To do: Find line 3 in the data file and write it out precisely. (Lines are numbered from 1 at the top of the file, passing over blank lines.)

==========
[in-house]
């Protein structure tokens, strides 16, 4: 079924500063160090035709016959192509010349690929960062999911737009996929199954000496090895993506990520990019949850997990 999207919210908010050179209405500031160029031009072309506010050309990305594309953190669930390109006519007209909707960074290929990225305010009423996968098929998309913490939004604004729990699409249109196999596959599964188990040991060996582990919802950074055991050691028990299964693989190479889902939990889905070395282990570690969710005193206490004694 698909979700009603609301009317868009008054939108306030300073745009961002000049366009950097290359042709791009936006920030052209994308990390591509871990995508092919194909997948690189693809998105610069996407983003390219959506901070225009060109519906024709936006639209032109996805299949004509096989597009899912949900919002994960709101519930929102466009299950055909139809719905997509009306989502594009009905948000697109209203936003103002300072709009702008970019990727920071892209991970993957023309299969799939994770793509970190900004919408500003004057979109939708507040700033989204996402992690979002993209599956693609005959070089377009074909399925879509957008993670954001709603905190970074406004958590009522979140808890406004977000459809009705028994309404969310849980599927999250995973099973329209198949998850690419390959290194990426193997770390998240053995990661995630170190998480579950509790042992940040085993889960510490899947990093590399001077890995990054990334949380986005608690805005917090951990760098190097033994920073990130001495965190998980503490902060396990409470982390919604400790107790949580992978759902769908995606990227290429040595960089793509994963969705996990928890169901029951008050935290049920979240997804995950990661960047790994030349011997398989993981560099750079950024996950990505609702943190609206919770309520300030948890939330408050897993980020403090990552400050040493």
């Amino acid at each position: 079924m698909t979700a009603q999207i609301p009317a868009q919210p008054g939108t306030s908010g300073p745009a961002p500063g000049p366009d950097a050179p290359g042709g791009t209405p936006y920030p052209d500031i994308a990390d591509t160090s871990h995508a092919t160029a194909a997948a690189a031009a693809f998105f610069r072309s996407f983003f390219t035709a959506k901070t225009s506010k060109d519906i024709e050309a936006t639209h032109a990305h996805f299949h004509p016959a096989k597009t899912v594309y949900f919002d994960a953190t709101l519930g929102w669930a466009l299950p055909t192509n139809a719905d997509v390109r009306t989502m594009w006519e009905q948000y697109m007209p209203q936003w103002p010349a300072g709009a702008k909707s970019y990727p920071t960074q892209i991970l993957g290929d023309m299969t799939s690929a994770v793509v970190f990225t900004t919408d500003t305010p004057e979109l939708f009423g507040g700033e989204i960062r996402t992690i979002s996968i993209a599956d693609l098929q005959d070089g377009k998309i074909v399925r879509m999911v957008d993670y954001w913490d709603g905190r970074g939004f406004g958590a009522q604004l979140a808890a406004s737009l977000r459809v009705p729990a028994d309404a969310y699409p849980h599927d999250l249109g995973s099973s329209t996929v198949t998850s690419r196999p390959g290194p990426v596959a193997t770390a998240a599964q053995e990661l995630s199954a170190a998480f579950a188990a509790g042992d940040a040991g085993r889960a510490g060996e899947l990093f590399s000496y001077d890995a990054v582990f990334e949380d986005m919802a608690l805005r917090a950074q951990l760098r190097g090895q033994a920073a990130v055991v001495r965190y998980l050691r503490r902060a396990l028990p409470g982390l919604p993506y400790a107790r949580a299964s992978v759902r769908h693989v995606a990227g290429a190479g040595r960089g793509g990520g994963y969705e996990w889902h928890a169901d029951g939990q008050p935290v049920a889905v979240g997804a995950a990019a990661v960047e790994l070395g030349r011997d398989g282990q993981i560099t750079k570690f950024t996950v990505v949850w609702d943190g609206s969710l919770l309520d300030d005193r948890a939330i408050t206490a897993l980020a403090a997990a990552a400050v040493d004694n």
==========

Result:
């Amino acid at each position: 079924m698909t979700a009603q999207i609301p009317a868009q919210p008054g939108t306030s908010g300073p745009a961002p500063g000049p366009d950097a050179p290359g042709g791009t209405p936006y920030p052209d500031i994308a990390d591509t160090s871990h995508a092919t160029a194909a997948a690189a031009a693809f998105f610069r072309s996407f983003f390219t035709a959506k901070t225009s506010k060109d519906i024709e050309a936006t639209h032109a990305h996805f299949h004509p016959a096989k597009t899912v594309y949900f919002d994960a953190t709101l519930g929102w669930a466009l299950p055909t192509n139809a719905d997509v390109r009306t989502m594009w006519e009905q948000y697109m007209p209203q936003w103002p010349a300072g709009a702008k909707s970019y990727p920071t960074q892209i991970l993957g290929d023309m299969t799939s690929a994770v793509v970190f990225t900004t919408d500003t305010p004057e979109l939708f009423g507040g700033e989204i960062r996402t992690i979002s996968i993209a599956d693609l098929q005959d070089g377009k998309i074909v399925r879509m999911v957008d993670y954001w913490d709603g905190r970074g939004f406004g958590a009522q604004l979140a808890a406004s737009l977000r459809v009705p729990a028994d309404a969310y699409p849980h599927d999250l249109g995973s099973s329209t996929v198949t998850s690419r196999p390959g290194p990426v596959a193997t770390a998240a599964q053995e990661l995630s199954a170190a998480f579950a188990a509790g042992d940040a040991g085993r889960a510490g060996e899947l990093f590399s000496y001077d890995a990054v582990f990334e949380d986005m919802a608690l805005r917090a950074q951990l760098r190097g090895q033994a920073a990130v055991v001495r965190y998980l050691r503490r902060a396990l028990p409470g982390l919604p993506y400790a107790r949580a299964s992978v759902r769908h693989v995606a990227g290429a190479g040595r960089g793509g990520g994963y969705e996990w889902h928890a169901d029951g939990q008050p935290v049920a889905v979240g997804a995950a990019a990661v960047e790994l070395g030349r011997d398989g282990q993981i560099t750079k570690f950024t996950v990505v949850w609702d943190g609206s969710l919770l309520d300030d005193r948890a939330i408050t206490a897993l980020a403090a997990a990552a400050v040493d004694n």